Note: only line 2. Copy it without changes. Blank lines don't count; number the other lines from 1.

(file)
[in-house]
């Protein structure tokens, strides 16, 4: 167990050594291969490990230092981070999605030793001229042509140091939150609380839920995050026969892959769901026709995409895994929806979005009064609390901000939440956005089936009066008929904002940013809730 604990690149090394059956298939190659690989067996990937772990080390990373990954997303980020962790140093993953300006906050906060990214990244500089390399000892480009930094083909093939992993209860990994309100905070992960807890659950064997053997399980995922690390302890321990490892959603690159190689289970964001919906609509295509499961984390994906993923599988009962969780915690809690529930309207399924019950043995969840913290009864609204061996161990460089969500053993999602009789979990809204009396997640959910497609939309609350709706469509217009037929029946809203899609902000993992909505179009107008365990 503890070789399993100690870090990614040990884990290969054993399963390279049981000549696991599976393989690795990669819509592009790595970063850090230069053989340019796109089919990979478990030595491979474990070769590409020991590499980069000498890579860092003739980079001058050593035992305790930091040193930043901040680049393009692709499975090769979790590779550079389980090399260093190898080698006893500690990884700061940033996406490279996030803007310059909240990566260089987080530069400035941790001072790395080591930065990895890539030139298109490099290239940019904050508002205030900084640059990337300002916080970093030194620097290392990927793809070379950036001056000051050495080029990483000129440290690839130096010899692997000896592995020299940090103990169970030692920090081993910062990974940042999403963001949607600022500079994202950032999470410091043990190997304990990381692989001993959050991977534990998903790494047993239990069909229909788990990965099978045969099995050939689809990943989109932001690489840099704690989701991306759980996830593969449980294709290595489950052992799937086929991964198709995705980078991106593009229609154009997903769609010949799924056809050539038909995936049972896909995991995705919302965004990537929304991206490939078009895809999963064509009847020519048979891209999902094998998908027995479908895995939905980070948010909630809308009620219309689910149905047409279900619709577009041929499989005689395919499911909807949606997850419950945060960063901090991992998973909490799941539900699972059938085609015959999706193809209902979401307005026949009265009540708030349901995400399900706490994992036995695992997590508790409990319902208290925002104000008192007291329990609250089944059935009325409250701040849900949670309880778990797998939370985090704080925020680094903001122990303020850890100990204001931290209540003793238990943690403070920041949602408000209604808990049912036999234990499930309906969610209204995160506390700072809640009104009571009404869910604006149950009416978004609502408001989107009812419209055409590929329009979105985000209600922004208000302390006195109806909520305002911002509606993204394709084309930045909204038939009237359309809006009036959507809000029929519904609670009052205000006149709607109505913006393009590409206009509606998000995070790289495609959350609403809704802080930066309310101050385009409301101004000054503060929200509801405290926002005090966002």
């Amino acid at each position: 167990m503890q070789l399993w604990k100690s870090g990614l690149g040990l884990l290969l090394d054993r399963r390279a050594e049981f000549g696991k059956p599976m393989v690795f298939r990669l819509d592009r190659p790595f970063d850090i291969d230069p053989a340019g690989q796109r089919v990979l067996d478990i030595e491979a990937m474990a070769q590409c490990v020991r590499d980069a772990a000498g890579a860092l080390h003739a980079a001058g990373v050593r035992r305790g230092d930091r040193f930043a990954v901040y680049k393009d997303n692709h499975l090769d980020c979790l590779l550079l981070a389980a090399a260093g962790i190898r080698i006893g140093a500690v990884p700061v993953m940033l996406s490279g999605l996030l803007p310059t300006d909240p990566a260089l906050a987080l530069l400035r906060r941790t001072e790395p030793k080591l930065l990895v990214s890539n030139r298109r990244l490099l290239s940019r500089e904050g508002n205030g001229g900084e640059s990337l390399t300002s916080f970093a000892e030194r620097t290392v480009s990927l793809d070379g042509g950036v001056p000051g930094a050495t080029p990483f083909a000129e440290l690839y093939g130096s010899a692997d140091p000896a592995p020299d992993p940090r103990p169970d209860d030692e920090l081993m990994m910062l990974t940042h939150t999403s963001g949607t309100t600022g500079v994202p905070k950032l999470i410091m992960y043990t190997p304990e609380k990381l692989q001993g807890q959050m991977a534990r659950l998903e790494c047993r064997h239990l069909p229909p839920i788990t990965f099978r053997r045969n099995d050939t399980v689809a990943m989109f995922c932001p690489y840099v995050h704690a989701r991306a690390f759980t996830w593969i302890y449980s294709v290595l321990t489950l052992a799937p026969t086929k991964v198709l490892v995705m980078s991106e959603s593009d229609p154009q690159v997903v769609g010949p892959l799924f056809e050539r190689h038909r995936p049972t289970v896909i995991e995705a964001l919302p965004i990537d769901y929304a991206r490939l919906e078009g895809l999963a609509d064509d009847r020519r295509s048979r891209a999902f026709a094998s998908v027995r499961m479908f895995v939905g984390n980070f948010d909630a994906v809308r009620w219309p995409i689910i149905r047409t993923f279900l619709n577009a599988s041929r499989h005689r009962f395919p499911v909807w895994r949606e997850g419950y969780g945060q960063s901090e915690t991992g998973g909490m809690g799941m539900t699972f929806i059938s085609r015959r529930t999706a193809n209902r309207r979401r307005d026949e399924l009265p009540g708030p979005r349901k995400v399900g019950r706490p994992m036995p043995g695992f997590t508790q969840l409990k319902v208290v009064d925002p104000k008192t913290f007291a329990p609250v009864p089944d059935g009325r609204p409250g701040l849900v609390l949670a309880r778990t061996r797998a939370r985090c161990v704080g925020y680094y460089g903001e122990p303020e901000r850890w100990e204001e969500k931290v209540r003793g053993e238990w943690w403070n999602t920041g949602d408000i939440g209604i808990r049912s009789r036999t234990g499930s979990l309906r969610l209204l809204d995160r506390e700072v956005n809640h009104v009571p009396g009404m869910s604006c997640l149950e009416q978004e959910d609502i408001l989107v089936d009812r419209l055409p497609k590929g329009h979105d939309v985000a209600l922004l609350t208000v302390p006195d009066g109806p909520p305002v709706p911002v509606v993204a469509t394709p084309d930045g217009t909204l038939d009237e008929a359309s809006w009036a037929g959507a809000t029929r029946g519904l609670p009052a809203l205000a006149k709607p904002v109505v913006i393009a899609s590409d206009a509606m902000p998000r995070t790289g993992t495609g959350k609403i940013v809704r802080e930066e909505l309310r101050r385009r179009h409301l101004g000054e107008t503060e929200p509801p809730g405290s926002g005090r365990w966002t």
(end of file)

């Protein structure tokens, strides 16, 4: 167990050594291969490990230092981070999605030793001229042509140091939150609380839920995050026969892959769901026709995409895994929806979005009064609390901000939440956005089936009066008929904002940013809730 604990690149090394059956298939190659690989067996990937772990080390990373990954997303980020962790140093993953300006906050906060990214990244500089390399000892480009930094083909093939992993209860990994309100905070992960807890659950064997053997399980995922690390302890321990490892959603690159190689289970964001919906609509295509499961984390994906993923599988009962969780915690809690529930309207399924019950043995969840913290009864609204061996161990460089969500053993999602009789979990809204009396997640959910497609939309609350709706469509217009037929029946809203899609902000993992909505179009107008365990 503890070789399993100690870090990614040990884990290969054993399963390279049981000549696991599976393989690795990669819509592009790595970063850090230069053989340019796109089919990979478990030595491979474990070769590409020991590499980069000498890579860092003739980079001058050593035992305790930091040193930043901040680049393009692709499975090769979790590779550079389980090399260093190898080698006893500690990884700061940033996406490279996030803007310059909240990566260089987080530069400035941790001072790395080591930065990895890539030139298109490099290239940019904050508002205030900084640059990337300002916080970093030194620097290392990927793809070379950036001056000051050495080029990483000129440290690839130096010899692997000896592995020299940090103990169970030692920090081993910062990974940042999403963001949607600022500079994202950032999470410091043990190997304990990381692989001993959050991977534990998903790494047993239990069909229909788990990965099978045969099995050939689809990943989109932001690489840099704690989701991306759980996830593969449980294709290595489950052992799937086929991964198709995705980078991106593009229609154009997903769609010949799924056809050539038909995936049972896909995991995705919302965004990537929304991206490939078009895809999963064509009847020519048979891209999902094998998908027995479908895995939905980070948010909630809308009620219309689910149905047409279900619709577009041929499989005689395919499911909807949606997850419950945060960063901090991992998973909490799941539900699972059938085609015959999706193809209902979401307005026949009265009540708030349901995400399900706490994992036995695992997590508790409990319902208290925002104000008192007291329990609250089944059935009325409250701040849900949670309880778990797998939370985090704080925020680094903001122990303020850890100990204001931290209540003793238990943690403070920041949602408000209604808990049912036999234990499930309906969610209204995160506390700072809640009104009571009404869910604006149950009416978004609502408001989107009812419209055409590929329009979105985000209600922004208000302390006195109806909520305002911002509606993204394709084309930045909204038939009237359309809006009036959507809000029929519904609670009052205000006149709607109505913006393009590409206009509606998000995070790289495609959350609403809704802080930066309310101050385009409301101004000054503060929200509801405290926002005090966002």